Tribute to Nwachukwu Ignatius Dike
No time is death welcome in the family. But the death of Brother Nwachukwu has been personally very devastating to me. I have enjoyed very close relations with him that I can conveniently say I am one of his many disciples and protégé in the family and beyond. He was a good man who was genuinely interested in bringing out the best in other people. From a very early stage I was a beneficiary of his very many wise counsels.
He was a very constant feature in our growing up at home in Kwale. He greatly admired and honoured his uncle, my father, Chief Joseph Dike and the relationship was mutual, he was my father’s favourite amongst his many nephews. Thus, he has a major influence in our choices of what to do and how to go about it. He was instrumental in line with my father’s mentorship in encouraging all of us to seek admissions in Federal Universities in Nigeria, himself a graduate of Economics at the University of Nigeria, Nsukka.
He later had a brilliant career as a Banker with Hallmark Bank and Unity Bank. He was a leader in the community and gave back to society. First he led brilliantly as a student leader in UNN serving in the Student Union Government.
He was active member of the Rotary Club and a member of Ikoyi Club and was very active in organizing their community outreach programmes particularly support of indigent families with holiday cheers during the Christmas and Yuletide season and scholarship scheme of University of Nsukka Alumni Association. He was a loving father to his four children and dedicated husband to his wife Nzolu.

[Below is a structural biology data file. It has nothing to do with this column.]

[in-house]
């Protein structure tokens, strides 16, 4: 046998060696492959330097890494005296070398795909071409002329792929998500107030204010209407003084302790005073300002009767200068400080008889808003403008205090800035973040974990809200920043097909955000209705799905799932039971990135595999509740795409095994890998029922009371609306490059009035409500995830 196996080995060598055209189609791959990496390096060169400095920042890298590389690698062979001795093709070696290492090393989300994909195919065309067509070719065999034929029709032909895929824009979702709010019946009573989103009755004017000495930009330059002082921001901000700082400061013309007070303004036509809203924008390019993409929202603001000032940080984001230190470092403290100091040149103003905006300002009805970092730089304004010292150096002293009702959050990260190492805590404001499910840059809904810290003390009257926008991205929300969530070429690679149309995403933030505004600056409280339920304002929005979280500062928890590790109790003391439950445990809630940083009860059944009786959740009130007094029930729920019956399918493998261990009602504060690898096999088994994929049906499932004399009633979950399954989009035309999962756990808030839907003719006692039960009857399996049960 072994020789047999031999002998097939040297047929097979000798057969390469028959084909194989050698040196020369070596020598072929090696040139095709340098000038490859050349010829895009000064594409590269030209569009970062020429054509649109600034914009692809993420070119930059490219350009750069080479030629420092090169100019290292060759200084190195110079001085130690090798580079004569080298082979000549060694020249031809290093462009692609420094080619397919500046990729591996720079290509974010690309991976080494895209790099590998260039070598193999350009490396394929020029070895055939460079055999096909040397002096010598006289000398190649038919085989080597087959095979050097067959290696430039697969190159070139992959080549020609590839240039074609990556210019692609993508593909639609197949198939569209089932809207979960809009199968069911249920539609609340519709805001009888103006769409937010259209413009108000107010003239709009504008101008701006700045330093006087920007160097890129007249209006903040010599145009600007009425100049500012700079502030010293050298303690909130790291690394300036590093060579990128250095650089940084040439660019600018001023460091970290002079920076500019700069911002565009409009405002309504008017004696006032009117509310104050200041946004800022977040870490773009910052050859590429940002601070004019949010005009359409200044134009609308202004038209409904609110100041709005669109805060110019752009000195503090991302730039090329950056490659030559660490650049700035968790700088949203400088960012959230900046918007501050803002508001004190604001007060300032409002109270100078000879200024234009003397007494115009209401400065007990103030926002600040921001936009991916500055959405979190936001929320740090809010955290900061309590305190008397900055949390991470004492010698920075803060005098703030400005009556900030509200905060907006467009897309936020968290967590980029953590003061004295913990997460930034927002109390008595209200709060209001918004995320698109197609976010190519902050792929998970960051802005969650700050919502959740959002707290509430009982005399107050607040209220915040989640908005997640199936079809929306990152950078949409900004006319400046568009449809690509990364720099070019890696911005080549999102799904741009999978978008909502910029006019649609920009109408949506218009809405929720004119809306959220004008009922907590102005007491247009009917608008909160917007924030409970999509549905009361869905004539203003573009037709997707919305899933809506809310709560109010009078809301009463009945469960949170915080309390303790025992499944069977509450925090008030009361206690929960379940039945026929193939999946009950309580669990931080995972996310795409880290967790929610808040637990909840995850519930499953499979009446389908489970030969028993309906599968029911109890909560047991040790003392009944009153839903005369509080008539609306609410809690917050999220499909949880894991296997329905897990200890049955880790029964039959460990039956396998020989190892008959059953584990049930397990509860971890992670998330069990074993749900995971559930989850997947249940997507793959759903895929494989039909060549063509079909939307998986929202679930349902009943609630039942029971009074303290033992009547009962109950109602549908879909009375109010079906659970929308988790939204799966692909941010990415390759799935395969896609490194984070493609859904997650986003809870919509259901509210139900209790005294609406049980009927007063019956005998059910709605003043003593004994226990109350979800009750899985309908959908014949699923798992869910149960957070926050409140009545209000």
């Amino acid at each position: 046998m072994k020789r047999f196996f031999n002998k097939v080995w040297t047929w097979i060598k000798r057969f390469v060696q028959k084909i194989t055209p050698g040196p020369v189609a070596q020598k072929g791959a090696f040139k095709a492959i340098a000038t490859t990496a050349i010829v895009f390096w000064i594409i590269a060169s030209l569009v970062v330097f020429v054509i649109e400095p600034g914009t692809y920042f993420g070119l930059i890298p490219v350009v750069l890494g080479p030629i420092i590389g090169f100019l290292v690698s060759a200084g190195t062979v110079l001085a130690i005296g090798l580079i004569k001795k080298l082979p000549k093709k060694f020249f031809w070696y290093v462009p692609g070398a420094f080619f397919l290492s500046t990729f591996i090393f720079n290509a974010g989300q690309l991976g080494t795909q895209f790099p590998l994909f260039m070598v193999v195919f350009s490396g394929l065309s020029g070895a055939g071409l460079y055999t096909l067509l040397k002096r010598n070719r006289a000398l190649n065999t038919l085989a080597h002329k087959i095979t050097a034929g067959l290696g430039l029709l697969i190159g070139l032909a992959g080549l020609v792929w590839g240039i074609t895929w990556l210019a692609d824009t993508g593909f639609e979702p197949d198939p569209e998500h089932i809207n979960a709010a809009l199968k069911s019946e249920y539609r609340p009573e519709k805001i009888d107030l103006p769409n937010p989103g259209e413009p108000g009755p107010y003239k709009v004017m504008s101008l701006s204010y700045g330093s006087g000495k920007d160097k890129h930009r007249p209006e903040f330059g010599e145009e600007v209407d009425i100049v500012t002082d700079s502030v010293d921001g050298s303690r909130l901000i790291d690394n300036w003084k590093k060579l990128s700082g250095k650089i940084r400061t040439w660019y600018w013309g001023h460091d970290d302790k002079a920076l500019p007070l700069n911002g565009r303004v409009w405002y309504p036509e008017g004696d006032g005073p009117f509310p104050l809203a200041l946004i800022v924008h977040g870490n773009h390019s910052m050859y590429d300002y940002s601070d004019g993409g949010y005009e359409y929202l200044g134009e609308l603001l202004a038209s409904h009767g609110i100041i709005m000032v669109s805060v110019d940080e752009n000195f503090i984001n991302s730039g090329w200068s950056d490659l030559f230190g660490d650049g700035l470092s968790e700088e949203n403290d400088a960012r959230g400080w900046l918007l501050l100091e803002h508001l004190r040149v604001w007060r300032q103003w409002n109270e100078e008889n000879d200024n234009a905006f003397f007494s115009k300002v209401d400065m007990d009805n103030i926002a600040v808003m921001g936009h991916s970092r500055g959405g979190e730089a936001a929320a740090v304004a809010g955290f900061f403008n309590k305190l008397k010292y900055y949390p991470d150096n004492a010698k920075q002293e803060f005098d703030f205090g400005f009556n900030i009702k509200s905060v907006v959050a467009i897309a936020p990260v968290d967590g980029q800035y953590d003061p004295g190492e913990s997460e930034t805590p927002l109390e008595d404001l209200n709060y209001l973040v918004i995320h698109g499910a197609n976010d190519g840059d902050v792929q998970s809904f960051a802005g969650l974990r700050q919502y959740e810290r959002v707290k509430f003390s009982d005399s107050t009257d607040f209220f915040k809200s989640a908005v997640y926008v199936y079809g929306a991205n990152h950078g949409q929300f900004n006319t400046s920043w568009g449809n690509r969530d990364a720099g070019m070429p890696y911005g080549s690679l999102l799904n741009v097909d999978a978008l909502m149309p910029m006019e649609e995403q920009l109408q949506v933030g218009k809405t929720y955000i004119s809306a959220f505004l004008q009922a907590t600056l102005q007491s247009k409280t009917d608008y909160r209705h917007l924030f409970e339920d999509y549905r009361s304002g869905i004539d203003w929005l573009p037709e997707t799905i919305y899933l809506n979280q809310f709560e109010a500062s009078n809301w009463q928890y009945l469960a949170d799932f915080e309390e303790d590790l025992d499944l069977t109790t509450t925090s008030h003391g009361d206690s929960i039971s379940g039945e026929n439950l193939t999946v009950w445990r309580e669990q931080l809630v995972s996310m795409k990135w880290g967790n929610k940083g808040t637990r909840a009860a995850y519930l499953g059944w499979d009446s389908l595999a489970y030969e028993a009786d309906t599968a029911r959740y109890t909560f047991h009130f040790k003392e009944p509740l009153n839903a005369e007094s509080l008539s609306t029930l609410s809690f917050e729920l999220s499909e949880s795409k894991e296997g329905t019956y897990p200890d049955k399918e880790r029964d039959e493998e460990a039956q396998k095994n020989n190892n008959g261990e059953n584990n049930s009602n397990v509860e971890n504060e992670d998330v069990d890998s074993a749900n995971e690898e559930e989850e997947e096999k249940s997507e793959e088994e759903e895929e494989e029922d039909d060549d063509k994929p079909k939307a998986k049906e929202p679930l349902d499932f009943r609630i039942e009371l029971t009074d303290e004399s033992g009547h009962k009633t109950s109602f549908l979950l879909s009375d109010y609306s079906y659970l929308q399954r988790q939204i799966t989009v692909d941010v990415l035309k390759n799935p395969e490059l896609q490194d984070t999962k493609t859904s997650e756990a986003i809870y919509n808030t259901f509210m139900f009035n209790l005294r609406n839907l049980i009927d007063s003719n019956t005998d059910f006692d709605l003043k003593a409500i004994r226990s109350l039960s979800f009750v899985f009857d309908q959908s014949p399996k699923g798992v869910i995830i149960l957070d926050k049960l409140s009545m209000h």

Thus, you see the pride and glow when I went to the University of Ife, and Jonathan and Harrison to University of Ibadan. As the teenage years came with its natural propensity for us to disagree and fall out with our disciplinarian father Chief Dike, Brother Nwachukwu was the mediating influence that ensured we stayed the course without deviating from his uncle’s vision for our development. As he used to say, you may disagree with Chief Dike in other issues, but he is never wrong with his instincts on what career path and choice to follow and how to go about it.
Brother Nwachukwu would be greatly missed. I will forever miss the boisterous echoes of his laughter. Always a happy person who will see the good in every situation and every human being. He was the center of the Dike family universe, reaching out to everyone and abreast with all our individual problems and triumphs.
I remember the many long conversations with him from the different locations my service in the United States Army took me. In Iraq he would patiently listen to my war stories and pray for my safe return, in Germany we would delve into world history and the impact of WW2 on Decolonization in Africa and in South Korea, he was so concerned for my safety when I told him my unit was stationed about 100 miles from the DMZ, the most fortified border in the world. Every time he sees any news about the U.S Army or Soldier on CNN, Brother Nwachukwu would call my family to know how I am doing if I cannot be reached directly. Thank you for your care and concern and may your sweet gentle soul rest in peace. Adieu Brother Nwachukwu.
• Kingsley Dike wrote in from Atlanta, GA USA
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